Alexi Ogando Alexi Ogando

The 82nd edition of Major League Baseball's All-Star Game — battered by criticism about the lack of stars — suffered a lack of viewers too.

The game, aka the "Midsummer Classic," attracted  barely 10.08 million fans in prime time, according to preliminary Nielsen figures. Pending final numbers, it may be the smallest viewership the game has gotten since black-and-white televisions dominated living rooms — or ever.

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At 9/8c, a two-hour edition of NBC's America's Got Talent, the season's first live show, in which 12 of the 48 finalists performed, including yet another child prodigy and a parrot, far outpaced the game's viewership, averaging 13.75 million. The talent competition plated a 3.9 rating among advertiser-coveted 18-to-49-year-olds vs. 2.9 for the game on Fox.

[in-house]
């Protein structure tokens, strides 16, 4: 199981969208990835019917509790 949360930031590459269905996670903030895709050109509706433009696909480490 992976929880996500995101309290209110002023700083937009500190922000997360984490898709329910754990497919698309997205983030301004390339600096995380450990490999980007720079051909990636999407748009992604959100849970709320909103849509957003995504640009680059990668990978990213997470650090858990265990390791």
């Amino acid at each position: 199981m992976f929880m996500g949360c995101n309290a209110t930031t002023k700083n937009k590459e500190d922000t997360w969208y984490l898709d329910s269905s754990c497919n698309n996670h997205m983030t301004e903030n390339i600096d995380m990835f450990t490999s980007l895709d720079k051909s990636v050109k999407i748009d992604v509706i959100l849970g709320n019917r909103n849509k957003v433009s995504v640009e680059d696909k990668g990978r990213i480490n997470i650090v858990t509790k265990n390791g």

The All-Star Game's slide in ratings can be attributed to at least one bit TV-related reason: more hit shows on cable than ever before, particularly basic cable. Certainly, the game's appeal has sunk harder than a Roy Halladay cut fastball from the days four decades ago when it had 36 million-plus people watching.